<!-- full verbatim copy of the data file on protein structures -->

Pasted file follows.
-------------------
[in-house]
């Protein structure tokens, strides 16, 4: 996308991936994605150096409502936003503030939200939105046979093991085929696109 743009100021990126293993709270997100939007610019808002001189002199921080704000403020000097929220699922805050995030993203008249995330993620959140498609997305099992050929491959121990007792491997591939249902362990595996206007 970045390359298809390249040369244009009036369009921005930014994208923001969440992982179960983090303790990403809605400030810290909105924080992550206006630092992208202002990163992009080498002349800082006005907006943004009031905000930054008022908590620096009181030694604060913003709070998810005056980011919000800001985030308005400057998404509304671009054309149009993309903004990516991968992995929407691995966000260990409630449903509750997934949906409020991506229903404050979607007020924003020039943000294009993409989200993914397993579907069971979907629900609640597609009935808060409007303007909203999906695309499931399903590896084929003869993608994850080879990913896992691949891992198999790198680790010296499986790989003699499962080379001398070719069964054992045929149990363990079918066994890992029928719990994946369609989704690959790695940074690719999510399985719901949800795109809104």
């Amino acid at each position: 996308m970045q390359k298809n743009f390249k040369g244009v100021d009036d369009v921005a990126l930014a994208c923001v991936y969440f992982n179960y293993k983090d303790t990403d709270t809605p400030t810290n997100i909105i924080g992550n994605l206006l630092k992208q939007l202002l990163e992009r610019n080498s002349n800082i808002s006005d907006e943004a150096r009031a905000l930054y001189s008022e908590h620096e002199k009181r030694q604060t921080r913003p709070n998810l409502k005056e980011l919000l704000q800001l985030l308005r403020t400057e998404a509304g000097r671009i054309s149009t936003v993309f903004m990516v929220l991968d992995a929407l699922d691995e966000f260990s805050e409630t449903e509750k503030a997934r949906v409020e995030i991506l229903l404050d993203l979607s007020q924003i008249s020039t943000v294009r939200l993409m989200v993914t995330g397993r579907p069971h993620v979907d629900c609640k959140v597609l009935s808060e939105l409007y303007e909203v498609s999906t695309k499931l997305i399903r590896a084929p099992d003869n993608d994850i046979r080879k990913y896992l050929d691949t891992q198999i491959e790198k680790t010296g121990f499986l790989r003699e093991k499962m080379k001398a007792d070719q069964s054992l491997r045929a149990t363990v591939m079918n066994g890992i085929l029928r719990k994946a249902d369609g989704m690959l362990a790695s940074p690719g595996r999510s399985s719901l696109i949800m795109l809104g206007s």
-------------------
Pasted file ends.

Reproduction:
[in-house]
């Protein structure tokens, strides 16, 4: 996308991936994605150096409502936003503030939200939105046979093991085929696109 743009100021990126293993709270997100939007610019808002001189002199921080704000403020000097929220699922805050995030993203008249995330993620959140498609997305099992050929491959121990007792491997591939249902362990595996206007 970045390359298809390249040369244009009036369009921005930014994208923001969440992982179960983090303790990403809605400030810290909105924080992550206006630092992208202002990163992009080498002349800082006005907006943004009031905000930054008022908590620096009181030694604060913003709070998810005056980011919000800001985030308005400057998404509304671009054309149009993309903004990516991968992995929407691995966000260990409630449903509750997934949906409020991506229903404050979607007020924003020039943000294009993409989200993914397993579907069971979907629900609640597609009935808060409007303007909203999906695309499931399903590896084929003869993608994850080879990913896992691949891992198999790198680790010296499986790989003699499962080379001398070719069964054992045929149990363990079918066994890992029928719990994946369609989704690959790695940074690719999510399985719901949800795109809104």
């Amino acid at each position: 996308m970045q390359k298809n743009f390249k040369g244009v100021d009036d369009v921005a990126l930014a994208c923001v991936y969440f992982n179960y293993k983090d303790t990403d709270t809605p400030t810290n997100i909105i924080g992550n994605l206006l630092k992208q939007l202002l990163e992009r610019n080498s002349n800082i808002s006005d907006e943004a150096r009031a905000l930054y001189s008022e908590h620096e002199k009181r030694q604060t921080r913003p709070n998810l409502k005056e980011l919000l704000q800001l985030l308005r403020t400057e998404a509304g000097r671009i054309s149009t936003v993309f903004m990516v929220l991968d992995a929407l699922d691995e966000f260990s805050e409630t449903e509750k503030a997934r949906v409020e995030i991506l229903l404050d993203l979607s007020q924003i008249s020039t943000v294009r939200l993409m989200v993914t995330g397993r579907p069971h993620v979907d629900c609640k959140v597609l009935s808060e939105l409007y303007e909203v498609s999906t695309k499931l997305i399903r590896a084929p099992d003869n993608d994850i046979r080879k990913y896992l050929d691949t891992q198999i491959e790198k680790t010296g121990f499986l790989r003699e093991k499962m080379k001398a007792d070719q069964s054992l491997r045929a149990t363990v591939m079918n066994g890992i085929l029928r719990k994946a249902d369609g989704m690959l362990a790695s940074p690719g595996r999510s399985s719901l696109i949800m795109l809104g206007s």